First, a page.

Miami Airport's Fuel Firm to Pay County Millions

The company hired to oversee the fuel depot at Miami International Airport -- which became a free-for-all of stolen jet fuel and fraudulent contracts -- has agreed to repay the county more than $2.5 million in a deal with prosecutors.

The money paid by ASIG Fueling Miami Inc., is intended to help cover airport losses tied to corruption at the fuel farm, where as much as 30,000 gallons of jet fuel were stolen monthly and peddled on the black market, and where contractors pumped up their bills for phantom work, investigators say.

About $1.8 million from ASIG is supposed to recoup jet-fuel losses, and $500,000 is restitution to help cover inflated invoices from contractors hired to work at the airport grounds, prosecutors said. Another $255,000 will cover the costs of the investigation.

The fuel theft and the contract scams took place under the watch -- and, in some cases, under the guidance -- of ASIG's chief supervisor at the fuel farm, Richard Caride. He is now a cooperating witness for prosecutors, who have arrested 18 people and charged five companies with wrongdoing at the airport.

ASIG will also plead no contest to one count of fraud under an agreement that will be formalized next week before Circuit Judge Jacqueline Hogan Scola.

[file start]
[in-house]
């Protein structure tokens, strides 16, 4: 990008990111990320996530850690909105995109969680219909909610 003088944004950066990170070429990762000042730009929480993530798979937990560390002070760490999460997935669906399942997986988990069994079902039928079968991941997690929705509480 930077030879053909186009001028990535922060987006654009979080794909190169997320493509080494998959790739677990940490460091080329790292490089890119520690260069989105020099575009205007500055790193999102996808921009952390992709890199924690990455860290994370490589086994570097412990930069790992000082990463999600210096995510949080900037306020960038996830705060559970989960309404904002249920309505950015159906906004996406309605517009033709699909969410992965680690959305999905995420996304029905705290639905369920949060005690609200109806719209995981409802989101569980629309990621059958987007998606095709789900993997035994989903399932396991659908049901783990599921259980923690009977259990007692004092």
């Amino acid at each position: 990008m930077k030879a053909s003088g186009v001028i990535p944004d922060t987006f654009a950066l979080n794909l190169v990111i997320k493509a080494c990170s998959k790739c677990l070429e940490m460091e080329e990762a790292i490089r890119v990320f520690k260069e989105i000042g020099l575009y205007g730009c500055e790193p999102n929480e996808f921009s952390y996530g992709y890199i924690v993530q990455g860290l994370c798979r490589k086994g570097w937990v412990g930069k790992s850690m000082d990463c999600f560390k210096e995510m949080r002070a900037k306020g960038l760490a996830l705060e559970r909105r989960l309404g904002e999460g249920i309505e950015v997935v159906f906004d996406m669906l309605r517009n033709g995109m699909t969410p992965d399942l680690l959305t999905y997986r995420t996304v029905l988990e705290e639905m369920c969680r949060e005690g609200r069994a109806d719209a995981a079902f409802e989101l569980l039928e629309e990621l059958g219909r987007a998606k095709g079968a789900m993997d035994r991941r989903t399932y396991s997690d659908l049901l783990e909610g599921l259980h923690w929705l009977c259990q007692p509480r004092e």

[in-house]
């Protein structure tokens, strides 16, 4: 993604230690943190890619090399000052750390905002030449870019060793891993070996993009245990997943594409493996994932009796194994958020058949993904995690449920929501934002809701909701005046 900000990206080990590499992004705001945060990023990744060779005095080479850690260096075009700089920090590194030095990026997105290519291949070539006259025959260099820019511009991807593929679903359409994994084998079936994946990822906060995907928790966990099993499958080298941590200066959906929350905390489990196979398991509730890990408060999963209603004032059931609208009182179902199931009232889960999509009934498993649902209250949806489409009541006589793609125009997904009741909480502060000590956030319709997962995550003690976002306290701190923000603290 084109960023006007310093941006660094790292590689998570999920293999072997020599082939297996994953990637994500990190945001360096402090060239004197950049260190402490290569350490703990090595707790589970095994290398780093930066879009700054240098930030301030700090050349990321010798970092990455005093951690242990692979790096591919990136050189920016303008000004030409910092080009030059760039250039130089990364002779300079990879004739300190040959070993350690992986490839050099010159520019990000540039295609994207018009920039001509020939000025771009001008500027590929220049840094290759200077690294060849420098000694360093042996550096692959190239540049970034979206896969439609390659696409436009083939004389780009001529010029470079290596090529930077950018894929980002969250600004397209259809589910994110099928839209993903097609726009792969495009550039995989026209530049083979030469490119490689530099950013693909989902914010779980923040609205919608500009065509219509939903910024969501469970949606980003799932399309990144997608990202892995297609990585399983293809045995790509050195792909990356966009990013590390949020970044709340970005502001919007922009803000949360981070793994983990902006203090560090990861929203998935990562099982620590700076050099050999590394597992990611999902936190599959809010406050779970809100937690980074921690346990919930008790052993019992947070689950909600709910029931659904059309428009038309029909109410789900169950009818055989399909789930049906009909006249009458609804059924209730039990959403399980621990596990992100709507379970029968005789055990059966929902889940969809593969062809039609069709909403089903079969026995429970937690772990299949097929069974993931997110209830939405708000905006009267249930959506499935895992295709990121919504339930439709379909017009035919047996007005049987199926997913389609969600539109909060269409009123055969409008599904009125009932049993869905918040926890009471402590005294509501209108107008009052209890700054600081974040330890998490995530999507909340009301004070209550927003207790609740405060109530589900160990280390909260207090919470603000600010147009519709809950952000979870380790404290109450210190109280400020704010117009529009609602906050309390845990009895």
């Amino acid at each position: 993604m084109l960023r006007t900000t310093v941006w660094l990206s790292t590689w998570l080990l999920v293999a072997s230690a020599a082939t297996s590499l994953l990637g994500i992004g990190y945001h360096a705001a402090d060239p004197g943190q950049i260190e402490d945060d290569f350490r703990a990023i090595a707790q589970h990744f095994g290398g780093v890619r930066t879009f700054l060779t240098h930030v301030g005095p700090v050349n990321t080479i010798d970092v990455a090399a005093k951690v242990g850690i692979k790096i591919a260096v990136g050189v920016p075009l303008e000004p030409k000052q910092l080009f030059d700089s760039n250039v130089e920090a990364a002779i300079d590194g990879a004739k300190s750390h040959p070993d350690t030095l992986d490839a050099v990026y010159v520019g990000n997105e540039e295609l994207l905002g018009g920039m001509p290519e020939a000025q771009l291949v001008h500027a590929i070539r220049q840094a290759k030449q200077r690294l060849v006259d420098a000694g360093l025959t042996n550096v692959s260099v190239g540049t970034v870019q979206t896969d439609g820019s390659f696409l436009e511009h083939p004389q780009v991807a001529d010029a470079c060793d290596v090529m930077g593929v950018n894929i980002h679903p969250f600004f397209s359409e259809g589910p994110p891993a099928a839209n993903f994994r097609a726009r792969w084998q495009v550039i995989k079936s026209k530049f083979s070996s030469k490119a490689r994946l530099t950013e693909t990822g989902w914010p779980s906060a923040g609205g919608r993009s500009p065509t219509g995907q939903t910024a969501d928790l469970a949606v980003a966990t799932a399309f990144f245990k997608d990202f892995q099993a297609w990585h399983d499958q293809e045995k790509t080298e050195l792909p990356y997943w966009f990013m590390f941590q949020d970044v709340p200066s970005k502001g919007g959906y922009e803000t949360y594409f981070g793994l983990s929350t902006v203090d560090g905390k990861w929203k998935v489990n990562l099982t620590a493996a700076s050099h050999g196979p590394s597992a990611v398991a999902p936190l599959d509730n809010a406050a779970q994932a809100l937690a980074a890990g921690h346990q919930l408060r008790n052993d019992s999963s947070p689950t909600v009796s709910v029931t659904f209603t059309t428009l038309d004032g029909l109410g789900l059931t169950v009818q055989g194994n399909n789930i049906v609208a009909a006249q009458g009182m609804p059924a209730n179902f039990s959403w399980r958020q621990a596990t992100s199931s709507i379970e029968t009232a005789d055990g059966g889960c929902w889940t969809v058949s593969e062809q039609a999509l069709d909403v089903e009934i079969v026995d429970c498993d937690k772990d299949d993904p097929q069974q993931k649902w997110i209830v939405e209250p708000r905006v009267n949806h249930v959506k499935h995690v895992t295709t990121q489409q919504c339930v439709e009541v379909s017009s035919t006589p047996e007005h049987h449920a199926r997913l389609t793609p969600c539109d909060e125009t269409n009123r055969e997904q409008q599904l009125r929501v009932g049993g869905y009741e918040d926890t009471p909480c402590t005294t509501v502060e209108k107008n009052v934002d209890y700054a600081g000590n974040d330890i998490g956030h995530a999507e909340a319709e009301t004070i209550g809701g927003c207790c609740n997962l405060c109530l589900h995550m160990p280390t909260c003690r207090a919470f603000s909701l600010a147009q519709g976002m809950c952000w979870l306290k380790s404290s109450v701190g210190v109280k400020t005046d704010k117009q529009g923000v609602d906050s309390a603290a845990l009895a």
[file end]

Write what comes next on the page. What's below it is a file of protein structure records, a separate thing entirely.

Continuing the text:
''The company immediately began cooperating with the State Attorney's Office and did its best to clean house,'' said ASIG's attorney, Ben Kuehne.

ASIG is a subsidiary of Aircraft Services International Group, which manages fuel service at many airports, including Fort Lauderdale, Tampa, Orlando and Sarasota. ASIG no longer manages MIA's fuel farm.


While the schemes at the fuel farm happened ''under their watch,'' company executives were unaware of the crimes, Kuehne said. He said the company has improved its oversight and auditing systems in the wake of the scandal.

Kuehne said the company had been unaware of Caride's scandalous past: As a Hialeah police officer, Caride was convicted of second-degree murder for his role in a 1985 home invasion that ended in a double shooting. Caride agreed to testify against his co-defendant, and served three years of a seven-year prison sentence.

''The company was very surprised to learn about that,'' he said.


So far, at least five people implicated in the scandal have agreed to plead guilty, including Caride and Jacques Evens Thermilus, a builder who also gave prosecutors information about former Miami Commissioner Arthur Teele. Teele, facing state and federal corruption charges, killed himself in July.

Last week, the co-owners of American Petroleum Services Inc., Nelson Quintero and William Paul, were each sentenced to three years' probation after pleading guilty to fraud. Each must also pay $75,000 in restitution and costs. Their company supplied fuel systems and parts to the airport, overcharging the county for needless repairs, prosecutors say.

Another former ASIG employee, 29-year-old Eduardo Romero, has also pleaded guilty to fraud and is expected to cooperate with investigators.

The remaining defendants have all pleaded not guilty.

Miami Herald

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